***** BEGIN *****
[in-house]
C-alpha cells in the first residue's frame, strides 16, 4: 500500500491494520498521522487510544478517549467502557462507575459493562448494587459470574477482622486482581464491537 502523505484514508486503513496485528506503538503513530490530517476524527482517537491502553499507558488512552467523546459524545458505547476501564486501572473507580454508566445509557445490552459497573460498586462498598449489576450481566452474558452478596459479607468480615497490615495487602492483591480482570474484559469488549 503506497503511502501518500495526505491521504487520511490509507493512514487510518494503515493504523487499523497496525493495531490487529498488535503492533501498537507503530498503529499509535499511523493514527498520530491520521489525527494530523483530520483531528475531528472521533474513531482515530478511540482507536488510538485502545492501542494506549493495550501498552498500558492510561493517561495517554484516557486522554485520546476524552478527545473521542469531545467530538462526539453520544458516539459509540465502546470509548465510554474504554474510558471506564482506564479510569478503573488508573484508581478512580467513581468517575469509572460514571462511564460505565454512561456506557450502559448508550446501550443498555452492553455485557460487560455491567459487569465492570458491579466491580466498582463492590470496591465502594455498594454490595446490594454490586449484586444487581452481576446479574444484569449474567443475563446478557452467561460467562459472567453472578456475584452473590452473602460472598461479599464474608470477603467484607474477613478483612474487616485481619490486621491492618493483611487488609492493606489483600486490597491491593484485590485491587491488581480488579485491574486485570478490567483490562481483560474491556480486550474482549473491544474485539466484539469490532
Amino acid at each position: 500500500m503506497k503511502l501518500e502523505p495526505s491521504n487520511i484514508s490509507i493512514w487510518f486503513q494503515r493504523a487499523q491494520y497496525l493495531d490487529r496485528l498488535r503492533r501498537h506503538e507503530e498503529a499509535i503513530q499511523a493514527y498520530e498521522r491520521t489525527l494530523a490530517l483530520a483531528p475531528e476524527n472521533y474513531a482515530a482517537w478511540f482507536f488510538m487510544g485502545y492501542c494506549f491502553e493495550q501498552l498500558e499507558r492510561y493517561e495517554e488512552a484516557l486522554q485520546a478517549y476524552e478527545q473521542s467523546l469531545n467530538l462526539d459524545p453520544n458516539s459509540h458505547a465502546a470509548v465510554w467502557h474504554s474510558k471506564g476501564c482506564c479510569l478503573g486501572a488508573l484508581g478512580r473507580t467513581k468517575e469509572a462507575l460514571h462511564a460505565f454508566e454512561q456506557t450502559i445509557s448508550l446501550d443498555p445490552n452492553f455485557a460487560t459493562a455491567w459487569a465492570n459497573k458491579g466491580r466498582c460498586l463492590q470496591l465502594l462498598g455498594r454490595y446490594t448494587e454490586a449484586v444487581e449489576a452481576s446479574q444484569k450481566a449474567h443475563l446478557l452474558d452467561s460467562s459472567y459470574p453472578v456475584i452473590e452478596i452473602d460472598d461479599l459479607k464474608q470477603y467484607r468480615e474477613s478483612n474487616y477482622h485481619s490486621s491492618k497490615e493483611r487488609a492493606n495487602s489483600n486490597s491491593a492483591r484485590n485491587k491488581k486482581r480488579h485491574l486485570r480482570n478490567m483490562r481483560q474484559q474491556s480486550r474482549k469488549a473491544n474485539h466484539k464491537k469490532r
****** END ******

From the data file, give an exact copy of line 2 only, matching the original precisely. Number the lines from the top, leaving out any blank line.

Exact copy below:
C-alpha cells in the first residue's frame, strides 16, 4: 500500500491494520498521522487510544478517549467502557462507575459493562448494587459470574477482622486482581464491537 502523505484514508486503513496485528506503538503513530490530517476524527482517537491502553499507558488512552467523546459524545458505547476501564486501572473507580454508566445509557445490552459497573460498586462498598449489576450481566452474558452478596459479607468480615497490615495487602492483591480482570474484559469488549 503506497503511502501518500495526505491521504487520511490509507493512514487510518494503515493504523487499523497496525493495531490487529498488535503492533501498537507503530498503529499509535499511523493514527498520530491520521489525527494530523483530520483531528475531528472521533474513531482515530478511540482507536488510538485502545492501542494506549493495550501498552498500558492510561493517561495517554484516557486522554485520546476524552478527545473521542469531545467530538462526539453520544458516539459509540465502546470509548465510554474504554474510558471506564482506564479510569478503573488508573484508581478512580467513581468517575469509572460514571462511564460505565454512561456506557450502559448508550446501550443498555452492553455485557460487560455491567459487569465492570458491579466491580466498582463492590470496591465502594455498594454490595446490594454490586449484586444487581452481576446479574444484569449474567443475563446478557452467561460467562459472567453472578456475584452473590452473602460472598461479599464474608470477603467484607474477613478483612474487616485481619490486621491492618493483611487488609492493606489483600486490597491491593484485590485491587491488581480488579485491574486485570478490567483490562481483560474491556480486550474482549473491544474485539466484539469490532